A meditation on St George and Englishness
Fr Ray Andrews, parish priest of St George the Martyr, Borough, offers the following thoughts.
I hope that these words will help in some way to open our minds and our hearts to all the possibilities that St George offers to us.
- The appreciation of England and things English.
- The rich symbolism of the stories and legends that have attached themselves to his name
- The values he represents that transcend cultural and geographic boundaries.
- His embodiment of faith and courage.
The collectÂ for the feast of St George:
God of hosts, who so kindled the flame, of love in the heart of your servant George that he bore witness to the risen Lord by his life and by his death: give us the same faith and power of love that we who rejoice in his triumphs may come to share with him the fullness of the resurrection; through Jesus Christ your Son our Lord, who is alive and reigns with you, in the unity of the Holy Spirit, One God, now and forever, Amen.
Let us take some time to reflect on those things we value most about England.
Perhaps the most enduring image that has attached itself to St George is the image of George fighting the dragon.
Legends like this began in the twelfth century, a time of crusades, a time when soldiers on every side were inspired, encouraged and strengthened by such stories of good overcoming evil.
And it is a powerful image because it touches something in us that knows about struggle and battle and fighting. The dragon will be different for each one of us – illness – fear -poverty.
Or the battle for truth,justice,freedom.
Or perhaps it’s a battle against illness, against fear, against depression.
Let us take some time to reflect on the dragons in our own lives, and inÂ the lives of those we love.
But, of course, we know that the George we honour was neither English, nor a dragon-fighting crusader.
The Saint we are honoring Â lived much earlier, and we honour him for what we know about him,we honour him for his faithfulness and his courage.
In our East Window here, we see St George with his foot on Diocletian’s edict,the edict that gave the emperor’s authority to persecute the Christians.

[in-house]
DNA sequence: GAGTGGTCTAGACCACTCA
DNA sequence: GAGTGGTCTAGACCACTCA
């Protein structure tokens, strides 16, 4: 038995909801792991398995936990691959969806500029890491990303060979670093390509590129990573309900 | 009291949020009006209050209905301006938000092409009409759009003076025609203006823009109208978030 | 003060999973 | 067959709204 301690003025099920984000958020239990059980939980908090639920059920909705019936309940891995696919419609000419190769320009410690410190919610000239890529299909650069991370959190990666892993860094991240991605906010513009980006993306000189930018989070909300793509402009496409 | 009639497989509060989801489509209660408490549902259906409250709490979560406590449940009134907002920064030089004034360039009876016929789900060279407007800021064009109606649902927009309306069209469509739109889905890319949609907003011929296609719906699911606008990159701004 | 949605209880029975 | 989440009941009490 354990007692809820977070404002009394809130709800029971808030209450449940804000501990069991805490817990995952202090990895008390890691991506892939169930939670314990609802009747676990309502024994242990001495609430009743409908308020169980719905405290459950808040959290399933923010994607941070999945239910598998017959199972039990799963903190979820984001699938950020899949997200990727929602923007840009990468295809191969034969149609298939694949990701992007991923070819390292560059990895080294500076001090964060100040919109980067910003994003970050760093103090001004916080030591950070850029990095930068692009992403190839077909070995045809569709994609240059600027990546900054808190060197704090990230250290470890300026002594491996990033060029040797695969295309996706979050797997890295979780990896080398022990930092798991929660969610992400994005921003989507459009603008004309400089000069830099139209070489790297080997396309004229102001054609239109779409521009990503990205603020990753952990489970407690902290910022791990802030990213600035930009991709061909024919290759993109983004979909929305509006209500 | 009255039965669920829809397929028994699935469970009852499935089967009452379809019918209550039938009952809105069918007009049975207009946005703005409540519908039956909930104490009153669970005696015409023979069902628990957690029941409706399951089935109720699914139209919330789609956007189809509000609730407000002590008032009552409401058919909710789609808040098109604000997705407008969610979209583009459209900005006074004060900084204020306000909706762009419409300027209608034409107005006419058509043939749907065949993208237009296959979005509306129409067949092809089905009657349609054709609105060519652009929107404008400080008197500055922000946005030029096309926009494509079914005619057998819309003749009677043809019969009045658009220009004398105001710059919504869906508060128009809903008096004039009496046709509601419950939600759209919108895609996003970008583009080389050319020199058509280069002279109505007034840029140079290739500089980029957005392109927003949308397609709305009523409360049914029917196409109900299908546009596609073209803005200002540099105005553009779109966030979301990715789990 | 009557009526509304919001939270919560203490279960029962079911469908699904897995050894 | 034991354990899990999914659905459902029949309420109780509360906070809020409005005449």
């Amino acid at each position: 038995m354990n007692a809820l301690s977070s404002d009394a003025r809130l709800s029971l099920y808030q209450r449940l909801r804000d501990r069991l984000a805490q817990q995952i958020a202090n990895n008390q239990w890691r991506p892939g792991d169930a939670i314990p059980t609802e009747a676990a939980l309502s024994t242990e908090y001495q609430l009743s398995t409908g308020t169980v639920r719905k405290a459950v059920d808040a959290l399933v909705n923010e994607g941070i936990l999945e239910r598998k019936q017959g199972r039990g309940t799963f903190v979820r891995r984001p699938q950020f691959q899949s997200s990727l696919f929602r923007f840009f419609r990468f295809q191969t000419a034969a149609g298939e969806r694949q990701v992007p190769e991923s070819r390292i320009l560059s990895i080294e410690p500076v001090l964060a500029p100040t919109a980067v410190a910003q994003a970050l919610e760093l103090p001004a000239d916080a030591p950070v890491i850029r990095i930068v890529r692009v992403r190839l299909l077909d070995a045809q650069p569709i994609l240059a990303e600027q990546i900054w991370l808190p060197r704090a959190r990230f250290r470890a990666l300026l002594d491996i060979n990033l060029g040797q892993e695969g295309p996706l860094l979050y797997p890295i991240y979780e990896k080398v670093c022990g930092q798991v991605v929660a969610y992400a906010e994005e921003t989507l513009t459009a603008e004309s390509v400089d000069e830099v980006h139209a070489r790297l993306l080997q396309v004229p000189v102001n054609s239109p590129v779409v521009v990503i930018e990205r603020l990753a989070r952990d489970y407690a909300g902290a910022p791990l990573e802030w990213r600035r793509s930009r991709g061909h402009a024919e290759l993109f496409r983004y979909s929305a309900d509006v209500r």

As well as being a fine example of faith and faithfulness for us, there are other significant aspects of George and his story that I believe are important for us today. George has been the patron saint of England since the 14th century and he has come to be associated with all things English. But this flagÂ has also become associated with a xenophobic kind of nationalism.
One of the sad consequences of that is that it has made people uncomfortable about expressing a healthy kind of patriotism. And there have been times and places where the English Flag and even the Union Jack have been banned because of negative associations.
But there is nothing wrong with celebrating England and things English, just as there is nothing wrong with celebrating Germany or Turkey, or Ethiopia or Palestine.
It is good for people to feel good about where they come from. It’s good for our sense of identity and good for our sense of self esteem.
There is nothing at all wrong with patriotism. It’s just that it is not enough.
The last words of the famous nurse, Edith Cavell, before she was shot, were:
Patriotism is not enough. I must have no bitterness towards anyone.
Our Saint, who has come to be associated with England and all things English, was a Turkish national, he spent half his life in Palestine and he served in the Roman army.
And we share his patronage with more countries than any other saint in the calendar, all over Europe and beyond.
That’s why I am glad that St George is Our Saint. Because we share him with so many other nationalities. It’s great to honor him as the Patron Saint of England, but it’s greater still to honor him with a deeper and wider generosity of spirit.
Around St George’s Day we rejoice and we revel in our love of England and all things English. And so we should. But we must remember, it is not enough.
As Christians we are called beyond our race and nationality to another greater country. And that’s the essence of St George.
During the Festival of the coming days, in the spirit of St George, we enlarge our vision.
St George the Martyr, our soldier-saint, stood up for what he believed, and spoke out against what he saw as undermining that belief.
That witness, which is what the Greek word Martyr means, challenges us all.
May it also encourage us to do likewise.
Pray for people and countries who stand under thew patronage of St George
And we end with another collect for the feast of St George:
hear the prayers of those who praise Your mighty power.
As Saint George was ready to follow Christ in suffernig and death,
so may he be ready to help us in our weakness.
We ask this through our Lord Jesus Christ, Your Son,
who lives and reigns with You and the Holy Spirit,
one God, for ever and ever. +Amen.
Given on the Eve of St George 2009 in St George’s church, Borough High Street